To say that expectations for Daphni, Europe’s newest venture capital fund, are huge would still be understating the case. Hype around Daphni has been building steadily in two years since co-founder Marie Ekeland announced she was leaving Elaia Partners to start her own fund.
At Paris-based Elaia, Ekeland had carved out a successful investing career thanks to her backing of Criteo, Teads and Scoop.it. In a country hungry for startup success, she seemed to have the Midas touch. And it doesn’t hurt that she plays a prominent role as the kind of public face of French startups as vice president of France Digitale, an association of VCs and entrepreneurs. Or that Daphni’s co-founders include a host of other notable French startup names: Willy Braun, former general manager of France Digitale; Pierre-Eri Leibovici, an investor at Hardware Club; Pierre-Yves Meerschman, former partner at robotics investment fund Robolution Capital; and Mathieu Daix, former CMO of France Digitale
Over the past year, the new firm, christened “Daphni,” has been increasingly public about what it was building and its evolving approach toward investing across Europe. Today, Daphni officially announced that it had raised $165 million for its first fund.
A few weeks ago, I got a chance to interview Ekeland on stage as part of Innovation Days at IOT Valley near Toulouse. She explained that to succeed as a European investment fund, the firm believed it needed to develop an approach that took some lessons from Silicon Valley, but also adapted them to the strengths and weaknesses of the European startup scene.
In this case, the notion of “VC as a platform” that firms like Andreessen Horowitz had pioneered, in which a firm provides a full suite of services to startups, was intriguing, but also impractical in Europe, she said. AH has more than 150 employees helping with marketing, design, HR, and produce development. And there’s enough concentration of talent in Silicon Valley that a firm like AH can draw from a depth of knowledge across many topics.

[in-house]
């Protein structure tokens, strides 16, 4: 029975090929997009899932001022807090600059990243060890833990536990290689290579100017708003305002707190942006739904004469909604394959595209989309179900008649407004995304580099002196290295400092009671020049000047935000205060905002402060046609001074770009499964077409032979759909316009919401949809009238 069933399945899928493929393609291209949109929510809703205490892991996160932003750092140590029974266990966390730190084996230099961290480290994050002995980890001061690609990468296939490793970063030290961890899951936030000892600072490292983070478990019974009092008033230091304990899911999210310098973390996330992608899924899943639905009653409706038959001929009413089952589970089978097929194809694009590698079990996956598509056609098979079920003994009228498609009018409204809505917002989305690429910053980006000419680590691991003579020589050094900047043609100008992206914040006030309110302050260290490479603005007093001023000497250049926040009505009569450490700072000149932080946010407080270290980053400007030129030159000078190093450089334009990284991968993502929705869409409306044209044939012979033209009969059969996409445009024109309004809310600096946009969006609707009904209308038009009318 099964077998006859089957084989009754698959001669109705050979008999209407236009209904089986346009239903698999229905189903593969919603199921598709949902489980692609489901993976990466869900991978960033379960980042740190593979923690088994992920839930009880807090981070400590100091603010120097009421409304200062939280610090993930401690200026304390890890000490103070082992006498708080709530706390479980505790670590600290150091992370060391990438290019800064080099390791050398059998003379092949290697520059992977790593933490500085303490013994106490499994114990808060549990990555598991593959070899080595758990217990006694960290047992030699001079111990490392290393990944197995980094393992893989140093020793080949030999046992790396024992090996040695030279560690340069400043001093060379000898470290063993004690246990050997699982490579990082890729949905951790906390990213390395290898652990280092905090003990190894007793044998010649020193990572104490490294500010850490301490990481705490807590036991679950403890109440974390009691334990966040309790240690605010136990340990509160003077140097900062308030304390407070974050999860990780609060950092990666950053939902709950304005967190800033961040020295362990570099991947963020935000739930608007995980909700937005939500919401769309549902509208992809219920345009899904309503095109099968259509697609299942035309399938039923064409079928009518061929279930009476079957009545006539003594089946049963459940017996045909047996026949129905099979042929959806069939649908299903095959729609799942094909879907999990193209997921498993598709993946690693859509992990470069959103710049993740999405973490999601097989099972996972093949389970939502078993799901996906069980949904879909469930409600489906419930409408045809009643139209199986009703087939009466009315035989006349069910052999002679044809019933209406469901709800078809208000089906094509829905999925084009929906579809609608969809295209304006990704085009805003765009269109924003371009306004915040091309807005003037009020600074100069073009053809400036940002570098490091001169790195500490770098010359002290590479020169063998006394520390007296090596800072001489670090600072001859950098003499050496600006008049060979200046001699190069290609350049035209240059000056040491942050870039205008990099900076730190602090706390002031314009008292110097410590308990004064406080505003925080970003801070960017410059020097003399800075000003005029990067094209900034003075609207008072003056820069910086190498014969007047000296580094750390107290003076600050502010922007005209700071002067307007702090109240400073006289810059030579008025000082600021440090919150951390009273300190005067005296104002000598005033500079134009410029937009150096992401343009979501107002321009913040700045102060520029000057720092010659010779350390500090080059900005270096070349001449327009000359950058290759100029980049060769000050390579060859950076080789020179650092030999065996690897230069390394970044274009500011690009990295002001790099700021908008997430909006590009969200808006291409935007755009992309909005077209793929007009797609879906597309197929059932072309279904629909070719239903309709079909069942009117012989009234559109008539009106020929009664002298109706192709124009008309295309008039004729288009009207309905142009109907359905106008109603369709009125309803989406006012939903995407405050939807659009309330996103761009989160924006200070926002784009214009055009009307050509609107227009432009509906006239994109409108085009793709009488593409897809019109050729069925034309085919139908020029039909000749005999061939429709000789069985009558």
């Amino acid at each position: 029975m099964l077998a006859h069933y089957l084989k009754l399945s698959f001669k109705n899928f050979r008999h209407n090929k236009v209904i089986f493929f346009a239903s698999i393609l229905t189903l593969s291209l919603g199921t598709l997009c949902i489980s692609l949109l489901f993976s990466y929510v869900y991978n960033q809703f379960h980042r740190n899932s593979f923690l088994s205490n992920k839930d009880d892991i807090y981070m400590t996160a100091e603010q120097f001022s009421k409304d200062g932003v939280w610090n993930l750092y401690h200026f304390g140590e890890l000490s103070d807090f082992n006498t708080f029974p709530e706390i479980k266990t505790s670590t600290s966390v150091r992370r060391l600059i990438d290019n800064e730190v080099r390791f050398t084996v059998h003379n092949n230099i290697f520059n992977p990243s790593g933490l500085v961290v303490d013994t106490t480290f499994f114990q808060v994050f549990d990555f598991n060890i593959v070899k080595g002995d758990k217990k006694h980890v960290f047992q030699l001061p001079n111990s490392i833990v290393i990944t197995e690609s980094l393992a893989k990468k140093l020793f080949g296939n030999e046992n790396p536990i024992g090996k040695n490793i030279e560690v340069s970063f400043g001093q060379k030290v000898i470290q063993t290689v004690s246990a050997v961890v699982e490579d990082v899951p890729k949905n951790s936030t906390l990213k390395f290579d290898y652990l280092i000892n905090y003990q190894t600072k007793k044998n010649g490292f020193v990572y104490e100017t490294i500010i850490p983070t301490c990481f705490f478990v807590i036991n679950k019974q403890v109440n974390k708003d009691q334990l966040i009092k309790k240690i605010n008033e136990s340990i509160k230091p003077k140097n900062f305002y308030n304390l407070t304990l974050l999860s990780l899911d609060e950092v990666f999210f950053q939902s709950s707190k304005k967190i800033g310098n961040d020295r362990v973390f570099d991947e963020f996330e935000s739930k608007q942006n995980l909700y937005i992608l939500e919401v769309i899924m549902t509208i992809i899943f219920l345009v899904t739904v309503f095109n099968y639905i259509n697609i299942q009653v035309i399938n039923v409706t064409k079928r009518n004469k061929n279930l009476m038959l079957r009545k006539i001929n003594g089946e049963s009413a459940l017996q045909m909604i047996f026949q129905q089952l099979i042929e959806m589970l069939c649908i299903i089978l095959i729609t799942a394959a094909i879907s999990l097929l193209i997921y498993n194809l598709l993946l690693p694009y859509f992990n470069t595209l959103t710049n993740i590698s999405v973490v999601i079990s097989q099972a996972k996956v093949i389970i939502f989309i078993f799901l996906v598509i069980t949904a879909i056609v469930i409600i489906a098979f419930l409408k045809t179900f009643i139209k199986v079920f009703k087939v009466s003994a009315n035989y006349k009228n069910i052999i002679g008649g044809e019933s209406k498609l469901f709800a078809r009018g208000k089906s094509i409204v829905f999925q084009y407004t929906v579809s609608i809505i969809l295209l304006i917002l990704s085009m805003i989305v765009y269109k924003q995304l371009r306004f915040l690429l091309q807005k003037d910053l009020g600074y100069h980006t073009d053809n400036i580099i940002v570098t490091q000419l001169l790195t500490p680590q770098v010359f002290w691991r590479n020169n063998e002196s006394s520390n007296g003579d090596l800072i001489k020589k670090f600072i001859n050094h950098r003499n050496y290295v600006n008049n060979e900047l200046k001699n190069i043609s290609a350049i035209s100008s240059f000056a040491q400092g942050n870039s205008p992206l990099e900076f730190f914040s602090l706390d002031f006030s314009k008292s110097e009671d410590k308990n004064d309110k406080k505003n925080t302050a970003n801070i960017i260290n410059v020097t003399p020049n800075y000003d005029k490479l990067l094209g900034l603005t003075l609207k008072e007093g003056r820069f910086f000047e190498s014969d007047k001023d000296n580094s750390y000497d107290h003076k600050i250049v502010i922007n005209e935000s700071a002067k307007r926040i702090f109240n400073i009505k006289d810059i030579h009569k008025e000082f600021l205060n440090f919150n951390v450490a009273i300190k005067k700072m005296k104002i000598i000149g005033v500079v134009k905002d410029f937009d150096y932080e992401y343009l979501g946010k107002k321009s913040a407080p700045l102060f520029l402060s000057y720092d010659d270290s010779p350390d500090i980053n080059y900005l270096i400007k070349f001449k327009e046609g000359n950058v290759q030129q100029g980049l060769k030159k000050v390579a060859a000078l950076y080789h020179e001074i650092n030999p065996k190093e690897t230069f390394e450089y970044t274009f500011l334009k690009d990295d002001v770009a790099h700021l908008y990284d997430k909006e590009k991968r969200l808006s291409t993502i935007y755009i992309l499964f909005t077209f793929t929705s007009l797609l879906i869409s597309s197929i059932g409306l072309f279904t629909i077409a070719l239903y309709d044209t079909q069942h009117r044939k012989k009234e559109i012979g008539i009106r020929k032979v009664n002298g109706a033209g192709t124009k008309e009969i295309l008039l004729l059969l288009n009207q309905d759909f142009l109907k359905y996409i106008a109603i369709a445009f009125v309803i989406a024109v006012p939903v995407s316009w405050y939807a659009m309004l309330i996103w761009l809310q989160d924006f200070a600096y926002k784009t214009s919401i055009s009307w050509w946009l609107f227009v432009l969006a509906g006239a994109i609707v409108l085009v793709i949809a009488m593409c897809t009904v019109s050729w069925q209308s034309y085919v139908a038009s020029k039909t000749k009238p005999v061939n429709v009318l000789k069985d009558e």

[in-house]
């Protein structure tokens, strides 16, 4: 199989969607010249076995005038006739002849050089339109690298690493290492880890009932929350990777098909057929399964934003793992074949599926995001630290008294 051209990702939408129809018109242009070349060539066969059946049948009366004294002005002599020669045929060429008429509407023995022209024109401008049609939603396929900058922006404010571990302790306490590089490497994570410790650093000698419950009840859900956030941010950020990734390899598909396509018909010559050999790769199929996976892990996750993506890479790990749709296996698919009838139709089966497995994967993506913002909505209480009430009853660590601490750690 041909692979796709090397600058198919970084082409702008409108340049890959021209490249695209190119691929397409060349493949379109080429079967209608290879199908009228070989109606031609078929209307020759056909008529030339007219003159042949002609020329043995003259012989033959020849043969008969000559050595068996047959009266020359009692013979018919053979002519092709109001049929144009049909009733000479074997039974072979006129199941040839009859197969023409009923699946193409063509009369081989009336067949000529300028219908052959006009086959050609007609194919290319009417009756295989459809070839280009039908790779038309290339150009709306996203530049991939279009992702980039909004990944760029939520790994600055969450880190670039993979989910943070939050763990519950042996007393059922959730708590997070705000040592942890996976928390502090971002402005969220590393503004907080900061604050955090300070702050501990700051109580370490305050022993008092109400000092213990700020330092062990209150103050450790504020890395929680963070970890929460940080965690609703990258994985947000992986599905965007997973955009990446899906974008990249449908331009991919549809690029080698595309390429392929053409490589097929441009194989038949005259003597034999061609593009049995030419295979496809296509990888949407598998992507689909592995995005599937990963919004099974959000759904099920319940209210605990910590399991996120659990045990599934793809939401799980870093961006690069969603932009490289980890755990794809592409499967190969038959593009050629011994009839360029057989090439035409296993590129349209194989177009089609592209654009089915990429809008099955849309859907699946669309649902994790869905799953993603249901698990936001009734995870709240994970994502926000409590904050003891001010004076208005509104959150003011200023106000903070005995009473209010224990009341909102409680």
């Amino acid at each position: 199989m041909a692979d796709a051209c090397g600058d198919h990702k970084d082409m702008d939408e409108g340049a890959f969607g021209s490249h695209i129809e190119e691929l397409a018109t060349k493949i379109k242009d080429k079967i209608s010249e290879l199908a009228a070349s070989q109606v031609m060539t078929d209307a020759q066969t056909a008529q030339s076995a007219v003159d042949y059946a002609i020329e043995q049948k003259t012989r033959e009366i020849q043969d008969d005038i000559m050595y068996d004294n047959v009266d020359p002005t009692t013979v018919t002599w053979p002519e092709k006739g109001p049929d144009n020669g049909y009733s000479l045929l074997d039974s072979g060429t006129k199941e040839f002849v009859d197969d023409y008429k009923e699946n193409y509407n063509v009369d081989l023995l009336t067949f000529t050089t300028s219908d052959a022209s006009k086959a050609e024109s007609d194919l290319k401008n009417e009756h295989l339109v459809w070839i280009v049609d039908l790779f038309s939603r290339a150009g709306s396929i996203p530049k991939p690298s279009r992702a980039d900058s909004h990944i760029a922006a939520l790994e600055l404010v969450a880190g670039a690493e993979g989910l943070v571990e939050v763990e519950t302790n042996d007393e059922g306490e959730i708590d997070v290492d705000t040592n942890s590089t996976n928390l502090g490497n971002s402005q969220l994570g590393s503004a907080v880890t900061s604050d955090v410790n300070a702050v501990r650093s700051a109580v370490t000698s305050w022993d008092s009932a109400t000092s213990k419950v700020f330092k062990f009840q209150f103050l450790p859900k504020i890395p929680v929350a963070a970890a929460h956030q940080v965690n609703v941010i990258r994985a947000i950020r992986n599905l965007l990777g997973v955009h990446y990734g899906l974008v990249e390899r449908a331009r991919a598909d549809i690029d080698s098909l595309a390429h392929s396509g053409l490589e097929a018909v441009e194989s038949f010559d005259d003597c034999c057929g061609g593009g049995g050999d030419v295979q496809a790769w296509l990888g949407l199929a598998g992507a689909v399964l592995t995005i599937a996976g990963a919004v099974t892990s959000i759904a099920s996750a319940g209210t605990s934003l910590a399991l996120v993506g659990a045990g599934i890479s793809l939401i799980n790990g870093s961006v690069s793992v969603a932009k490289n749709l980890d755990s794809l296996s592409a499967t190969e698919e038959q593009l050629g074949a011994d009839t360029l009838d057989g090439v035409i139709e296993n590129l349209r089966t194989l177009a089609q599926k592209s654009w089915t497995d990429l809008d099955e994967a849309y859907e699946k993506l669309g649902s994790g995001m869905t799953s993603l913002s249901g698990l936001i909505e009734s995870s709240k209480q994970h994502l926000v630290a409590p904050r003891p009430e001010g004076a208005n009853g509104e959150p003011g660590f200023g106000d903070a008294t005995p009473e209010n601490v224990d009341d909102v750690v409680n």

Offering that depth and working at that scale would be impossible to match in Europe, where startup ecosystems are growing, but are not nearly as dense or as deep in terms of expertise. To address those challnges, Daphni has developed two solutions.
The first is its own platform that lets startups submit their proposals online. Daphni has invited a large number of influential members of Europe’s startup scene onto its platform to help evaluate those proposals and offer feedback and guidance to the firm.
The second piece is what happens after a startup is selected and funded. Daphni has two full-time community managers whose jobs are to nurture relations and support among the portfolio companies. In a sense, part of the big part of the value Daphi wants to offer is this community approach, Ekeland said. Beyond the money, of course.
The degree to which startups find Daphni’s network and its community valuable may ultimately determine the firm’s reputation among entrepreneurs and whether it can compete for the best deals. For the moment, it’s target Series A investments.
In terms of targets, Daphni is also not focused on particular technologies (IE, virtual reality, Big Data, IOT, AI). Rather, it’s starting at the other end by looking at sectors of either consumer markets or enterprise markets that are ripe for possible disruption. It’s not as concerned with the technology an entrepreneur wants to employ, but rather whether the market or sector being addressed is ripe for transformation on a global scale, Ekeland explained.
Naturally, today’s official unveiling is generating tremendous excitement in France. But now that it’s out of the gate (officially), the real work begins for Daphi if it wants to fulfill its ambitious goal of reinventing the VC game for Europe.